The first time I had pesto, I was at the house of the father of a friend of mine. His father was a gentleman that enjoyed living in a city. He cooked to have pleasure. He traveled to Spain when he was young. He introduced many people to the good life. He had a garden and he had a mortar and pestle made of marble from Italy. There were young men and women having a party at his house. His father clipped a large bundle of fresh basil from his garden. I pounded the basil in the mortar. A fertile young blonde woman who appreciated Europe was in the room. Fresh basil from his garden was more exciting than basil from a market. The smell was intoxicating. I will probably never have the opportunity to have these experiences in the future. Pesto appeals to me.
A person at Tastemade named Frankie gave people the British treatment for making pesto. He used a food processor and popular ingredients. People at Facebook with Italian names violently complained. Their point may have been that making pesto with the British method is not authentic. People should defend European traditions from the South for associating food and cookware (cooking tools) with tradition, family, friends, and culture.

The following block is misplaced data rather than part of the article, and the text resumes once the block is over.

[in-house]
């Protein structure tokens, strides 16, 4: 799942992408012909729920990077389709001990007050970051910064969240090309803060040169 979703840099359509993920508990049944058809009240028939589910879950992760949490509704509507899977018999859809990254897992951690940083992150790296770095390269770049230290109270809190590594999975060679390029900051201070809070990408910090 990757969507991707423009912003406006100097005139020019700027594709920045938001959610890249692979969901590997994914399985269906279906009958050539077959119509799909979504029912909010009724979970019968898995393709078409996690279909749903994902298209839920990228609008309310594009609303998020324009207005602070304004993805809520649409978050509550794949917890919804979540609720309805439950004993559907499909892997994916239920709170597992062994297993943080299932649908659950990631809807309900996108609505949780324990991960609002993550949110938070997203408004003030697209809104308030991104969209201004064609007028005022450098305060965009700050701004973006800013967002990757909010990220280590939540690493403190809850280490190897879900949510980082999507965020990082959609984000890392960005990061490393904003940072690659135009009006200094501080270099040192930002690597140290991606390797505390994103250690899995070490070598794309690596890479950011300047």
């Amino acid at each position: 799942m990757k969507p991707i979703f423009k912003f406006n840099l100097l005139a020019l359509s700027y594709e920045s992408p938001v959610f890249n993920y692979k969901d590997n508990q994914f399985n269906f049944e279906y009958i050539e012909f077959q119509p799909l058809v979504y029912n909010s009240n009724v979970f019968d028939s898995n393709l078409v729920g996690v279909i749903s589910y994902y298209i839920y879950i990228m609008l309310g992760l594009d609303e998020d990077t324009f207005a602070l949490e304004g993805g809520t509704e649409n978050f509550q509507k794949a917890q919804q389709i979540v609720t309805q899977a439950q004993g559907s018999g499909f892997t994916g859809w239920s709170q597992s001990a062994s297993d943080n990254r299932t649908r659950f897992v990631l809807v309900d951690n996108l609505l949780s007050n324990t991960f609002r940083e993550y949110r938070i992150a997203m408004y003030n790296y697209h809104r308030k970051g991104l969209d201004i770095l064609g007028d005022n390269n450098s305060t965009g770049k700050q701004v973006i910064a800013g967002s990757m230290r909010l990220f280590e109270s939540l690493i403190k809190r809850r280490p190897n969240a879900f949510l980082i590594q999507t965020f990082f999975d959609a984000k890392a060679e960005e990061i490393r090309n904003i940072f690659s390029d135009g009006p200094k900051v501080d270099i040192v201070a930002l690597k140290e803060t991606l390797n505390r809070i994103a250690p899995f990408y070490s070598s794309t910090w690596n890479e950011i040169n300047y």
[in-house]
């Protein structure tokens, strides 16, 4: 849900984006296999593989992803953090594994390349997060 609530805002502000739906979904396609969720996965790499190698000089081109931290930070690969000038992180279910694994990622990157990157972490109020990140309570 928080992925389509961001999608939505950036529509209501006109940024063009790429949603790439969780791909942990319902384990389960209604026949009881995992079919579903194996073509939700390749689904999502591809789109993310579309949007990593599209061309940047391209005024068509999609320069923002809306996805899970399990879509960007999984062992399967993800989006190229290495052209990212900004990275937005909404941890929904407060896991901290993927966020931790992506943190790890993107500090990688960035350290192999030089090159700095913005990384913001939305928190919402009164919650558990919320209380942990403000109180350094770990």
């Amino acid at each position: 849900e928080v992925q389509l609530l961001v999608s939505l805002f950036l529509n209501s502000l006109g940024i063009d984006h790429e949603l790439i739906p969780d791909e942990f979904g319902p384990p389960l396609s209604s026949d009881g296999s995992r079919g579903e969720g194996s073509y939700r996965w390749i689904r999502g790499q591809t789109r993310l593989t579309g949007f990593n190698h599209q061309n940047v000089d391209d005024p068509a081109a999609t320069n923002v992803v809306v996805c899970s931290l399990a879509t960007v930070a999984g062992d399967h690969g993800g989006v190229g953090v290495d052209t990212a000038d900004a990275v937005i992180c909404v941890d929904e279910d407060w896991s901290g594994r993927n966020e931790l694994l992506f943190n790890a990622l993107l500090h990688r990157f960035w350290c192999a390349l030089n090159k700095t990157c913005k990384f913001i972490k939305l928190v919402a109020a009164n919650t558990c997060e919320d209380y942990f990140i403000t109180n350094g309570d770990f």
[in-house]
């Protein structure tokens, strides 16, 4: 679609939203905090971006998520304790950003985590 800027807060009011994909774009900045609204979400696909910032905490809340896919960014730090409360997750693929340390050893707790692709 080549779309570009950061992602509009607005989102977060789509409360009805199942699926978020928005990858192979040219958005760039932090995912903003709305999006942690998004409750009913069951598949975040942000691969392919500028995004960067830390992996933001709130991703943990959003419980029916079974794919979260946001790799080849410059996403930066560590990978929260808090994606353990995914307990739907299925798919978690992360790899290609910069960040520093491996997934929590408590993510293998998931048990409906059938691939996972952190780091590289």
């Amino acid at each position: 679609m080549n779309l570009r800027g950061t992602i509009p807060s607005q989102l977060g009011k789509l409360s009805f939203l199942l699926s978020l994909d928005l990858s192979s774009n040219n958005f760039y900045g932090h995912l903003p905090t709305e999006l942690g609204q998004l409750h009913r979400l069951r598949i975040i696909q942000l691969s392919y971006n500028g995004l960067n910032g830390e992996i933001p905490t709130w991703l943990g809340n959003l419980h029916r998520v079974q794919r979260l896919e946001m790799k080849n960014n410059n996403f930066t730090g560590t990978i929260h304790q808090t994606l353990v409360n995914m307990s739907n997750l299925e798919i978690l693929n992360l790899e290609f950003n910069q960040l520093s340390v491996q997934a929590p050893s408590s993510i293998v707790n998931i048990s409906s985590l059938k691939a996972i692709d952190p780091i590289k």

When Jacques Pépin makes pesto he blanches the basil with a plastic storage bag and a microwave. Blanching probably releases the aromatic parts in the basil. The aromatic parts of the basil probably create the flavor of basil. Heating the basil weakens the cell walls of the leaves and stems. The cells contain the aromatic parts of the basil. By blanching the basil, he forces the chemicals that make the flavor of the basil to mix with the ingredients. If this explanation is true, someone would not have to chew the pesto to taste the flavor of the basil. Blanching the basil must give pesto as much flavor as possible. He also uses a food processor. People with modern lives may be able to enjoy cooking with Jacques. He uses technology without hesitation.
Download The Recipe:
1. “Simple Savers (226): Jacques Pépin: More Fast Food My Way.” YouTube video, 26:56. Posted by “KQED,” February 16, 2009. https://youtu.be/Ysm-LEEb_K4.